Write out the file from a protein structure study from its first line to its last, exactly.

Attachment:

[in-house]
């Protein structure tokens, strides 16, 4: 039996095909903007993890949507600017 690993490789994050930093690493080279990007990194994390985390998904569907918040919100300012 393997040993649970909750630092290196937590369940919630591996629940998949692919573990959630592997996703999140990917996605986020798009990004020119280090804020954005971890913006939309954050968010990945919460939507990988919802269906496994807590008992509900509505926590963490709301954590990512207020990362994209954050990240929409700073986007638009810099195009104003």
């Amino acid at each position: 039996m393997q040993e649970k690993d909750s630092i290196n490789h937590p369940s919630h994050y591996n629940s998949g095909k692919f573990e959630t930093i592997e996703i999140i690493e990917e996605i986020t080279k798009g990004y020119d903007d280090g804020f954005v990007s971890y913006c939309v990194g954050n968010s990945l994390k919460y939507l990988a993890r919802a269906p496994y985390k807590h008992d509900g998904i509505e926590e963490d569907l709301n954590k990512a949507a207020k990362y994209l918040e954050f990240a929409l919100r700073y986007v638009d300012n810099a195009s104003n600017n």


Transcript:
[in-house]
């Protein structure tokens, strides 16, 4: 039996095909903007993890949507600017 690993490789994050930093690493080279990007990194994390985390998904569907918040919100300012 393997040993649970909750630092290196937590369940919630591996629940998949692919573990959630592997996703999140990917996605986020798009990004020119280090804020954005971890913006939309954050968010990945919460939507990988919802269906496994807590008992509900509505926590963490709301954590990512207020990362994209954050990240929409700073986007638009810099195009104003």
């Amino acid at each position: 039996m393997q040993e649970k690993d909750s630092i290196n490789h937590p369940s919630h994050y591996n629940s998949g095909k692919f573990e959630t930093i592997e996703i999140i690493e990917e996605i986020t080279k798009g990004y020119d903007d280090g804020f954005v990007s971890y913006c939309v990194g954050n968010s990945l994390k919460y939507l990988a993890r919802a269906p496994y985390k807590h008992d509900g998904i509505e926590e963490d569907l709301n954590k990512a949507a207020k990362y994209l918040e954050f990240a929409l919100r700073y986007v638009d300012n810099a195009s104003n600017n």